Third, I write to resign as a member of the University's Equality, Diversity and Inclusion (ED&I) Committee. 

Too many of us, including me, have failed to "speak truth to power".  I intend to correct this mistake in the future so will start now.  I do not doubt your personal commitment to equality and sincerity of your efforts to enhance it in St Andrews. But the truth is that your efforts to make this University a beacon of equality are doomed to failure without a dramatic change of approach.  

In your email of Monday you said that it is up to the University community to decide our priorities.  The University community has been making this choice for 605 years and for every one of those years has decided that equality is not a high priority.  Yet it should be no more up to the community to decide that equality is a priority than it is for the community to decide that we should care about fire safety.  Equality is a legal and moral imperative that must underlie every decision made in the university, just as (quite rightly) financial imperatives already do.
Pensions are an equality issue. Changes to pensions are likely to differentially detriment workers such as lower paid staff, casual workers, part time workers, those who have taken career gaps, all categories of immense concern in themselves and also more likely to be women than men. Yet the pensions issue has not been discussed in any way by the ED&I Committee. The University should not have considered writing a response to the UUK consultation without consulting this committee. When the University has an ED&I committee that is consulted on key equality issues and whose opinions are listened to, I will naturally be happy to serve on it.

I pay tribute to all the amazing work done by so many talented people in the area of equality at this University. Many of them are colleagues from the ED&I committee and will feel that it is right to continue working on that committee, and I will not attempt to change their minds.  But for me, it is a relief to stop the public pretence that all is well in equality at this University, and that we have any hope of achieving meaningful equality without a dramatic change in approach.

With very best wishes

Ian Gent

Note added 5pm same day: been rushing around all day but wanted to be sure to do two things.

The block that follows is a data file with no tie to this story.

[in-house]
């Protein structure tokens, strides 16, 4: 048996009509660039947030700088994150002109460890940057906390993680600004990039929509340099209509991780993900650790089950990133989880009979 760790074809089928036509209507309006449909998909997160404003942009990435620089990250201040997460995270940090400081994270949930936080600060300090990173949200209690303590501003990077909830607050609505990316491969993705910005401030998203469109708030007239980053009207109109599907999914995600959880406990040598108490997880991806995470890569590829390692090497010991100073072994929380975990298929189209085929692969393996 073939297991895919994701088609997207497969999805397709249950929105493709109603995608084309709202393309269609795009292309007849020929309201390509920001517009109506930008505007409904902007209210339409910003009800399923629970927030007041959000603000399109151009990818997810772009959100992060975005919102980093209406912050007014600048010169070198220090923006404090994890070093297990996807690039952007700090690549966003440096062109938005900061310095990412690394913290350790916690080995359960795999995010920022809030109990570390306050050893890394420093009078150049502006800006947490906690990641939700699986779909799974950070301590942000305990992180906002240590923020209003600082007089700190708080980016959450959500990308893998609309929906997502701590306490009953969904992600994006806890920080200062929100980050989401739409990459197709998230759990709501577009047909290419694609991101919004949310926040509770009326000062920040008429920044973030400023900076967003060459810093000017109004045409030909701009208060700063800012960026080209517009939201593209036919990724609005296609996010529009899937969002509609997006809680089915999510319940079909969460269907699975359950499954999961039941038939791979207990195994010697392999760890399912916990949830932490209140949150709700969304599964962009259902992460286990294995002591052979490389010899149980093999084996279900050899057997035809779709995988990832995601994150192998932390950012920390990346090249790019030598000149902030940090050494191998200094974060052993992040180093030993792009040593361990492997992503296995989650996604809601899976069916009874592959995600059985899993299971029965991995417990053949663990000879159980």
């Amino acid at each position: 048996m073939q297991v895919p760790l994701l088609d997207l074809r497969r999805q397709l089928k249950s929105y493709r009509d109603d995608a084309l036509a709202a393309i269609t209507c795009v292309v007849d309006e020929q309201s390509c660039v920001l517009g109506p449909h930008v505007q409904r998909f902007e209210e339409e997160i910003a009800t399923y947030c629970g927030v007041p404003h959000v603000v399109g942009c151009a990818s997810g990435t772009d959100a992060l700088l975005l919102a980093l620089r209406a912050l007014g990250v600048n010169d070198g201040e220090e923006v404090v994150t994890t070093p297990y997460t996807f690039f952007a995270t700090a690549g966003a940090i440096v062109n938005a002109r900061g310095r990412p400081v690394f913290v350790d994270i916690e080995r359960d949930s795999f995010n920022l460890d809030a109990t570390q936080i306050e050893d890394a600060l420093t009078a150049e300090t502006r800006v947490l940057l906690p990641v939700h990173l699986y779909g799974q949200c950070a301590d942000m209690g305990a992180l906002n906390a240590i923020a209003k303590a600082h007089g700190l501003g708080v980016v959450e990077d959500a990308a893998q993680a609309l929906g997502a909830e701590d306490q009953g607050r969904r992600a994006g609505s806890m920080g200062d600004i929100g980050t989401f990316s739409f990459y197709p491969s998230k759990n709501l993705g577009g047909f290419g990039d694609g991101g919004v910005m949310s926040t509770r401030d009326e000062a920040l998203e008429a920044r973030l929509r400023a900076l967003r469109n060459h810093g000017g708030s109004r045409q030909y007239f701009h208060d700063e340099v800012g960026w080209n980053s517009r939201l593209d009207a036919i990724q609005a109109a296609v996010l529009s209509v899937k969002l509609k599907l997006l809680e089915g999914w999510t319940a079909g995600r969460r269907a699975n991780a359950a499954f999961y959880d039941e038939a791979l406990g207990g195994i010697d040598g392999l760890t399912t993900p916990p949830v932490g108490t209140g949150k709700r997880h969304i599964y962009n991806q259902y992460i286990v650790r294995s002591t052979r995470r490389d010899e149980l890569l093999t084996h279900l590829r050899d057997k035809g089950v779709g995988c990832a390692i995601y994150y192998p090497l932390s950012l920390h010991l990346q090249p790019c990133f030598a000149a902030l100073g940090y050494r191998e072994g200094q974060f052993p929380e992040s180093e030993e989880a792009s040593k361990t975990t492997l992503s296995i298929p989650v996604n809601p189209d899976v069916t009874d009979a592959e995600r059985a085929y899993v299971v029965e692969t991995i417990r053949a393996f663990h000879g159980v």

Credit to Mark Pendleton for the phrase "pensions are an equality issue"

And separately wanted to emphasise that my decision is in no way an imputation of bad professionalism or commitment on behalf of the E&DI staff at St Andrews.  

Sunday 25 February 2018

Why I'm striking for USS Pensions - And why I think you should too

This post is inspired by, not as good as, and much much longer, than: a wonderful post by Kate Cross about why she would encourage everyone to strike in the current UCU-UUK pensions dispute.  Feel free to just read that one instead. Or even just watch this amazing minute of her speech in Dundee a few days ago. 

Being on strike for a couple of days has given me a bit of time to read more about the situation.  I always thought a strike was the right thing to do, but I am completely surprised at how strongly I now feel.  This is because I've been following what's been happening and have been shocked by what I've found out. In some cases these have been out there a while and I only now know about them. In others things have come out recently.   

So here are the things that have made me ever more certain that striking is the right thing to do.  Please join me.  

[Citation Needed]

I really really wanted to put in all the links to justify everything, but eventually it got too late on Sunday night. Feel free to query me about anything. 

Absurd Assumptions 

A group of eminent statisticians wrote a letter to the FT, which among other things skewers some astonishing assumptions like these
  • University salaries will rise 1% above RPI, i.e. 1% above inflation. I can't remember our most recent pay rise that even matched inflation, never mind went above it. At a guess it was before the crash in 2008.   
  • Life expectancy will increase by 1.5 % per year, when if anything they are declining. This assumption was so absurd that when somebody challenged the online pensions model based on this, they changed it to 0.5%.      

The Oxbridge Effect 

Part of the process leading to this disaster was a survey of employers by USS about what risk they wanted, which came out in favour of reduced risk with 42% favouring that option. Except that 
  • One of those for that option was Cambridge university, which declared that it was not the official position of the university because ... I don't know, I suppose they couldn't be bothered.  
  • Several others were individual colleges at Oxford and Cambridge, who were treated as equal voices with all other universities in the system.  One estimate was that about a third of the 42% came from Oxbridge alone.  

USS is doing really really well. 

How badly has USS been doing over the last five years?  12% a year. 

Wow. It's been falling by 12% a year?? Incredible.  No wonder there's a problem.